In our last blog post on penetration testing, we focused on the value behind the service and that every business requires regular pen tests to ensure that your company’s intellectual property and trade secrets remain secure. In this, part two of our series, we look at network penetration testing and a basic methodology for assessing how secure your network really is.
Network penetration testing and your business
Your IT network is one of the most important ecosystems in your business. It allows you to share important documents, access and store files, and communicate sensitive information in a safe space.
But the security of your network is only as strong as the measures you have in place.
Your network comprises a collection of devices, each with their own purpose. When it comes to network penetration testing, the goal is to determine which of these devices or the applications they run is/are the weak link/s.
Penetration Testing Execution Standard is one of the most common penetration testing methodologies, involving seven stages which help pen testers determine where your network is weakest.
Here’s an overview of each stage.
Because pen testing is such a broad field, the first step pen testers take is to determine what the customer wants tested. Defining the scope is critical, as all actions a pen tester takes need to be documented. Without a plan in place, testing might never end.
Network mapping, banner grabbing, and service enumeration are all ways in which a tester gathers information about a network and what applications and hardware it is using. This stage is all about mapping the network.
Once this information is collected, it is documented for use in the threat identification stage.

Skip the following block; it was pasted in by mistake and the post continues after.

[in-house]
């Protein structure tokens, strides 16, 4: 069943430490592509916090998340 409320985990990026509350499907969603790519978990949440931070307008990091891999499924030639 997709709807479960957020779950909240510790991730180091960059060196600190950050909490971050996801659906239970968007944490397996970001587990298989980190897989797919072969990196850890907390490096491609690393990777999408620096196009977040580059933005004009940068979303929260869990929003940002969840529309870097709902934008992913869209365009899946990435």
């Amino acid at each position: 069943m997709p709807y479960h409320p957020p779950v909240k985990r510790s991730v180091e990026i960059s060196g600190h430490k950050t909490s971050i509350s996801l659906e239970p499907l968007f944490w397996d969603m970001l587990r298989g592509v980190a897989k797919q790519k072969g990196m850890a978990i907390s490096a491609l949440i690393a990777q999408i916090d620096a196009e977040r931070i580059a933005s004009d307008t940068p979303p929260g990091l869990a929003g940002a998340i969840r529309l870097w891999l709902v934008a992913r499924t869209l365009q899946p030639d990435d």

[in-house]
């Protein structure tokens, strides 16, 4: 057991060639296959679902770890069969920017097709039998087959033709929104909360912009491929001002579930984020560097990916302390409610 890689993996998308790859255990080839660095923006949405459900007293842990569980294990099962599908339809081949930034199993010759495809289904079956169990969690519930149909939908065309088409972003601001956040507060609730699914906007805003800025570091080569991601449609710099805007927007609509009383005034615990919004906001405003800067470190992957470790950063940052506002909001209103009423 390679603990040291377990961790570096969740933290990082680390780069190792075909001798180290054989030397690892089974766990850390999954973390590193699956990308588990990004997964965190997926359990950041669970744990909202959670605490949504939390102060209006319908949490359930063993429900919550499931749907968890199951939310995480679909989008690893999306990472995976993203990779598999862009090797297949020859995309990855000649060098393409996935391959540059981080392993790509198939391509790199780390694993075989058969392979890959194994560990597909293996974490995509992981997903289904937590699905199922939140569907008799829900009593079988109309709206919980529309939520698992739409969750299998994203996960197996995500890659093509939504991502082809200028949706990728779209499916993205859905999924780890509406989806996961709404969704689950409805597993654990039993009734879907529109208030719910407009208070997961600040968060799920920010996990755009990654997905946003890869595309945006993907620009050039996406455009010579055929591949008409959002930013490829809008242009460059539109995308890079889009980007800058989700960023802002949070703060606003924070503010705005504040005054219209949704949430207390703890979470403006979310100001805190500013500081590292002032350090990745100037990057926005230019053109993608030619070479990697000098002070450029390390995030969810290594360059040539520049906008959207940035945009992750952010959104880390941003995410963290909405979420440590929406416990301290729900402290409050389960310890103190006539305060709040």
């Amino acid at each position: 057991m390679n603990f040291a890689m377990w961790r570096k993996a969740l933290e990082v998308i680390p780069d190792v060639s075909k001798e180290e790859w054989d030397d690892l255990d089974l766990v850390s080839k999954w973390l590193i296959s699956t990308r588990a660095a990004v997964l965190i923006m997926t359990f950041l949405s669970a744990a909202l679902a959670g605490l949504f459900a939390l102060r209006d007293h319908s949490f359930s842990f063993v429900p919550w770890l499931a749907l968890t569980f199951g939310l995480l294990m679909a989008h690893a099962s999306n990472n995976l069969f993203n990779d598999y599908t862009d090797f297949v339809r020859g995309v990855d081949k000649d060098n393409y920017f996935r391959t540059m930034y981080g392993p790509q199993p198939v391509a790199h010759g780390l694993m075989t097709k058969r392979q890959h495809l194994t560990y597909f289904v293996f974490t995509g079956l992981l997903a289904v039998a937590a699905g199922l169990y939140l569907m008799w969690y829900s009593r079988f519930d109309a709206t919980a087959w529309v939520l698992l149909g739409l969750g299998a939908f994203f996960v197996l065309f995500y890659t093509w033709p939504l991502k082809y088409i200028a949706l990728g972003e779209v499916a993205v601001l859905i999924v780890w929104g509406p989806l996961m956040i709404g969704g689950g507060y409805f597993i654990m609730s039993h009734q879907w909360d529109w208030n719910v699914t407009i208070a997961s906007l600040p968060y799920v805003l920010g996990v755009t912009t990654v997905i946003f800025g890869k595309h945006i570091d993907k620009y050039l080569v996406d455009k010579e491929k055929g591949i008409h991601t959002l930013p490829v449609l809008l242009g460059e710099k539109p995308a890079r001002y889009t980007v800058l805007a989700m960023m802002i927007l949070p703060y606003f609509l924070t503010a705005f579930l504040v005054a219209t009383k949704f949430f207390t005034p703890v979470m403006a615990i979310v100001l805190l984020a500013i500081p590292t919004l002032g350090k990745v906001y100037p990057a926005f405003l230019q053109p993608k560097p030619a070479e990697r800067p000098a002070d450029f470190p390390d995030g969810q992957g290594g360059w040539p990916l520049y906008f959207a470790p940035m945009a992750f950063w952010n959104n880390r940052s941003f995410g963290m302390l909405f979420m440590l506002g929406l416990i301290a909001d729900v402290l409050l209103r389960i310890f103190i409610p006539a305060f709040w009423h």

Once your network has been mapped, the next step is to uncover vulnerabilities. Your pen tester will start this stage by initiating a series of automated scans to test your environment. Manual testing also takes place, and various assets (sensitive documents, intellectual property and trade secrets, financial information) are grouped into threat categories.
This stage involves the documenting and analysis of all vulnerabilities exposed in stages one to three.
Here, the tester is focused on developing a list of the most obvious and common vulnerabilities and other weaknesses that are to be researched later. This is where a tester develops the attack plan that will be deployed in the exploitation stage.
The exploitation stage is time-intensive. This is where all uncovered vulnerabilities are exploited to understand exactly what risk they pose to your network, or if they are at all exploitable.
Here, the tester is careful to exploit vulnerabilities but not bring the network down.
Once all vulnerabilities have been exploited, the tester sets out discovering which computer is the most valuable machine on the network. The most valuable computer is the most vulnerable machine within a network. The tester then determines whether it’s possible to retain control of the computer.
As part of this process, the tester looks for a fine thread that can be pulled to expose how the valuable computer makes the rest of the network and business vulnerable.
Questions a tester tries to find answers to include:
- How sensitive is the data stored on the computer?
- What configuration settings does the computer use?
- Which communication channels does the machine use?
- Which other devices (and computers) is the vulnerable computer linked to on the network which can be exploited?
Possibly one of the most important steps in the network penetration testing process, reporting is where all stakeholders are made aware of the results from the pen testing exercise.
Typically, a presentation is made, either via a web conference or in person. This allows stakeholders to ask questions and comment on certain aspects of their network and security issues.
Network penetration testing is the process where a penetration tester deploys a series of automated scan and manual testing techniques to determine how secure your business network is by uncovering the vulnerabilities that exist within it.
Do you know where your IT network is weakest?
Contact us today on +27 23 004 0196 to arrange your penetration test.